Among the treasures that Janet shared were letters that Bunky’s mother had saved. In a May 9, 1942 letter written from Pocklington, Bunky wrote about a reunion with his father and brother Babs, who were both in the army and in England at the time.
“… Dear Mother,
As you probably guessed from our telegram the three of us have finally gotten together. In my last letter I told you about missing them when I was on leave. Well, they got leave when they came back from their maneuvers and came up to see me. I parked them in York and got to see them for the last three nights. They left for London this morning. We had a lot of fun. It was sure good to get together again…”
Unfortunately, it was the last time they met.
… The last flight of Halifax W1175 LQ-Q ….
Janet’s account noted that “…On June 27, 1942, flight W1175 LQ-Q left RAF Pocklington, piloted by Canadian F/Sgt William Field, at 23:32 hours on a mission to Bremen, Germany. Rowan FitzGerald was the navigator on the flight….”
As the plane was returning from Bremen in the morning of June 28, 1942, it was hit by shellfire (flak) and crashed into a sandbank called ‘De Waard’ in the Wadden Sea, off the Dutch coast between the Island of Texel and the mainland, 15.5 km from Harlingen, in the province of Friesland. There were no survivors.
The crew members were 3 Canadians, 1 Australian, and 3 British:
- RCAF Flt Sgt W E N FIELD Captain (Pilot) – Canadian
- RAF Sgt R F ANSELL (Flight Engineer) – British
- RCAF Rowan Charles FITZGERALD (Navigator) – Canadian
- RAAF Flt Sgt Murray Ralph KLEISDORFF (Air Bomber) – Australian
- RAF Sgt E O SMITH (Wireless Air Gunner) – British
- RCAF Flt Sgt J D AILEY (Air Gunner) – Canadian
- RAF Sgt A DANBY (Air Gunner) – British
Douwe Drijver had explained in his request that only one crew member had been identified – Murray Ralph Kleisdorff of Australia. For the next part of the story we had to look at records in the National Archives of Australia.
….Four bodies were buried in Harlingen General Cemetery…
The trail had run out for the information in Bunky’s service file, but reports related to the Australian crew member were available at the National Archives of Australia in Canberra. The reports were not digitized, but when we asked Phillip Shovk of Sydney for help, he contacted Rod Covell, who lived in Canberra. Rod and his wife Kaylene agreed to look into the files.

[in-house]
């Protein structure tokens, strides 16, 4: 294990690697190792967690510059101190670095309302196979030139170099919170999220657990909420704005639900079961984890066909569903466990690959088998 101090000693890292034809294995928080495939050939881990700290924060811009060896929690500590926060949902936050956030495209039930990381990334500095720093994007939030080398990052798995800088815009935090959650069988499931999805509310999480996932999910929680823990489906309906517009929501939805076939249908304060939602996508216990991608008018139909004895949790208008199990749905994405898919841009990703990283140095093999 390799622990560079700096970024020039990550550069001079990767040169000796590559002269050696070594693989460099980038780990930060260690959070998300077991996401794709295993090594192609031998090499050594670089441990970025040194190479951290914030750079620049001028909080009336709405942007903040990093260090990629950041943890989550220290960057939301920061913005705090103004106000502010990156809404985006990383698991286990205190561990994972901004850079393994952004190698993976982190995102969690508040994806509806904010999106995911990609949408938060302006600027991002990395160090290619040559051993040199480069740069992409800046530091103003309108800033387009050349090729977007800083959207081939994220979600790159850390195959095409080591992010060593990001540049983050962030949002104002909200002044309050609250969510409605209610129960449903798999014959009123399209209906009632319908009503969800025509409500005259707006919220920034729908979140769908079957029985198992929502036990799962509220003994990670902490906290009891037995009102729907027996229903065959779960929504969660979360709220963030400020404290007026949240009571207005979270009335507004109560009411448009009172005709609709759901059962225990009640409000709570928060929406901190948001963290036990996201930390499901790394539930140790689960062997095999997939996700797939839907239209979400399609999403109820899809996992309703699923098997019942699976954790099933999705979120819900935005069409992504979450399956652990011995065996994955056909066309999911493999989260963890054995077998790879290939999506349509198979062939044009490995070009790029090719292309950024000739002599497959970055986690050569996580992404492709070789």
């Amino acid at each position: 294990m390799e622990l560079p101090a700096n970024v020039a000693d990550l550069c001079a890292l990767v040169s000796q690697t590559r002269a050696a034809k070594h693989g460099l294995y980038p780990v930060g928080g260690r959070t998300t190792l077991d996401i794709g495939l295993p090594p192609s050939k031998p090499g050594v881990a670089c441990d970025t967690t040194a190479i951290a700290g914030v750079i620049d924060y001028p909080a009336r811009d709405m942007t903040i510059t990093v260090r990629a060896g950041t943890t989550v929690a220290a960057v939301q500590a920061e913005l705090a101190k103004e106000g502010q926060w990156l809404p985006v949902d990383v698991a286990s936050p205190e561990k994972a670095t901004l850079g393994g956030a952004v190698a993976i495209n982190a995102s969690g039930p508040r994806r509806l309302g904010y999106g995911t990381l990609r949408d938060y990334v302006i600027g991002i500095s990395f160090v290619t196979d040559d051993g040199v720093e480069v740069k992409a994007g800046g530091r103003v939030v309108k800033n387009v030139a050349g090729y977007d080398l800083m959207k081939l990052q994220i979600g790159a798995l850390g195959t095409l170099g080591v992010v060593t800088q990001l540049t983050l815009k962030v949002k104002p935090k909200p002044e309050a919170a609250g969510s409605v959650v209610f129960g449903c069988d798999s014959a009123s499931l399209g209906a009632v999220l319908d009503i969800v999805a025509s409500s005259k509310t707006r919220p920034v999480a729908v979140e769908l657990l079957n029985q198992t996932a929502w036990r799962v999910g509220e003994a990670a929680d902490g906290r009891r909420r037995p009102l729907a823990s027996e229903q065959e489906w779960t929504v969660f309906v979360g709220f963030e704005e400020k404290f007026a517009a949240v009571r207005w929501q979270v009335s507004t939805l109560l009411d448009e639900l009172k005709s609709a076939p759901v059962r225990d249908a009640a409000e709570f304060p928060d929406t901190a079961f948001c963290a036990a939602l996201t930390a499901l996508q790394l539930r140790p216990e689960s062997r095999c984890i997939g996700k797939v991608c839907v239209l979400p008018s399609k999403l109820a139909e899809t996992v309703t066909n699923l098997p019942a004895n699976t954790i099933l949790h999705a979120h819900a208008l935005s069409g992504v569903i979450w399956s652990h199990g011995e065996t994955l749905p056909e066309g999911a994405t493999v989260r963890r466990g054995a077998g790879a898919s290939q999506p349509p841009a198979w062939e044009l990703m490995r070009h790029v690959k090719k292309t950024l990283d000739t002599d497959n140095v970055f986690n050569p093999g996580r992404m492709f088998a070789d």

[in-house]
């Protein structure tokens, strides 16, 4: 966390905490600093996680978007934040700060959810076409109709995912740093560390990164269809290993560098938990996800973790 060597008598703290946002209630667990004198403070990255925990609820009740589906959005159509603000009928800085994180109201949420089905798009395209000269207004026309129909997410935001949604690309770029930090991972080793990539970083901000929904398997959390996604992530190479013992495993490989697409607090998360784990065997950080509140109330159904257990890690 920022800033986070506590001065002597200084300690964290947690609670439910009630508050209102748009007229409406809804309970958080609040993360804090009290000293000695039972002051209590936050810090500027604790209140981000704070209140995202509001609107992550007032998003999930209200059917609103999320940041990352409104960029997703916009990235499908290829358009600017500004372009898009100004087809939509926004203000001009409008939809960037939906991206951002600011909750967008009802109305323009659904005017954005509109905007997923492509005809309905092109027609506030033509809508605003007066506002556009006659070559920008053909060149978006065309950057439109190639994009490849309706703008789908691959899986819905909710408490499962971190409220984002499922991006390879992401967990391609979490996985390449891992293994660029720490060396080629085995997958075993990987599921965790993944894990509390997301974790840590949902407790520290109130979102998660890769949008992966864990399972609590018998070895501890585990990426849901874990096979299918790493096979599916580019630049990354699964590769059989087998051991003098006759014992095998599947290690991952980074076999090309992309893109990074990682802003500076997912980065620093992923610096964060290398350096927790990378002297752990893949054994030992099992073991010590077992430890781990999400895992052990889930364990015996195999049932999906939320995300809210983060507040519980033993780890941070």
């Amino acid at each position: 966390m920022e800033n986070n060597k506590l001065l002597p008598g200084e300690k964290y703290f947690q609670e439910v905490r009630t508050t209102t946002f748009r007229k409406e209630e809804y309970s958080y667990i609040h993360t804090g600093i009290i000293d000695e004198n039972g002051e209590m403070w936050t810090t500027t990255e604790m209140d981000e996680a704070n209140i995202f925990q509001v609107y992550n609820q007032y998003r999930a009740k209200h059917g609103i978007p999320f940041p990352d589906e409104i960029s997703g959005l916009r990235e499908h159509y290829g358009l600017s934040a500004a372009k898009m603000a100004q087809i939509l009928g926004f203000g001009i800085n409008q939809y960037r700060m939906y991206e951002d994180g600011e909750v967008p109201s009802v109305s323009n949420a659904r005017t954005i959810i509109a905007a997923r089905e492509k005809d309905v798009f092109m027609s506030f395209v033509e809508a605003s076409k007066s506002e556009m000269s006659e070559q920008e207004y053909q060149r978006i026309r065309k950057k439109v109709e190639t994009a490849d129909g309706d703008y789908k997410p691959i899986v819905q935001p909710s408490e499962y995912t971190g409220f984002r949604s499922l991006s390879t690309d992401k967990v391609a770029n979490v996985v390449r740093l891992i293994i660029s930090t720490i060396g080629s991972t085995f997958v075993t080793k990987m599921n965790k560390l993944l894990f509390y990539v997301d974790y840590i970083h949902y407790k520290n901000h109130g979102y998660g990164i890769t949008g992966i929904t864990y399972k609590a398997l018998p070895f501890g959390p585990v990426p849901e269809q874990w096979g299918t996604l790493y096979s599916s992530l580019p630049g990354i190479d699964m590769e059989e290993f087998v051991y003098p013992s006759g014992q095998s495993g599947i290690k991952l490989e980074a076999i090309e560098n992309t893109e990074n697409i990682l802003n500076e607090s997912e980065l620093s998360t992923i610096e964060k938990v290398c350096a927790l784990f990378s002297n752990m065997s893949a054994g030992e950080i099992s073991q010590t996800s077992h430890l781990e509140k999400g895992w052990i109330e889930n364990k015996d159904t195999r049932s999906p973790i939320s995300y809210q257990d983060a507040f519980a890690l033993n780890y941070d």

An investigation into the crash, based on German records, verified that a Halifax bomber matching the serial number of the plane used by W1175 crashed into the Wadden Sea on the night of June 27 into June 28, 1942. “…Two days later, 4 corpses were recovered and as they possessed no identity, they were buried as unknown in Harlingen General Cemetery, Plot E, Row 1, Graves 3, 4, 5, 6...”
After the war, the four graves were opened. A December 29, 1948 report stated that “…only one of these could be identified….The six remaining crew members were therefore either lost at sea or at Harlingen as unidentified airmen in graves 3, 5, and 6….”
What about Grave 4? A June 22, 1948 report noted that “…the presence of RAAF dark blue material in Grave 4 indicates that ….Sgt M. R. Kleisdorff is buried there….” Murray Kleisdorff’s headstone was amended. The other 3 burials remain unknown. Perhaps one holds Bunky’s remains?
Harlingen General Cemetery in Harlingen, The Netherlands. Murray Ralph Kleisdorff is second from the left in the front row. The other 3 headstones are unmarked graves of airmen believed to be from the same flight. (Photo credit: Remco de Jong)
The 6 men with no known grave are listed on the Runnymede Memorial, situated at Englefield Green, near Egham, 32 kms west of London, England. The memorial lists 20,450 members of the Air Forces of the British Commonwealth with no known grave. (See https://www.veterans.gc.ca/eng/remembrance/memorials/overseas/second-world-war/england/runnymede)
Janet ended her summary about her uncle’s life with “…Rowan Charles FitzGerald died 2 weeks prior to his 27th birthday. His descendants still hope to gain closure by locating his final resting place and ensuring his memory is preserved…”
A few weeks after we met, Janet wrote us to say “…Rowan and I are so very grateful for your interest and time spent in piecing together Uncle Bunky’s story. Thank you for all you are doing for our fallen boys and ensuring they are never forgotten….”
Thank you to Rowan FitzGerald and Janet FitzGerald for sharing photos and information on their uncle, Remco de Jong for the photo from Harlingen General Cemetery, Angela Walker for contacting the FitzGerald family, Don Smith for identifying the Avro Anson plane in the photo of Bunky in Malton, Phillip Shovk for contacting Rod Covell, and Rod and Kaylene Covell for researching the crash report in the National Archives in Canberra, Australia.
If you have a story to tell, please let Pieter know. You can email him at firstname.lastname@example.org, comment on the blog, or send a tweet to @researchmemori1.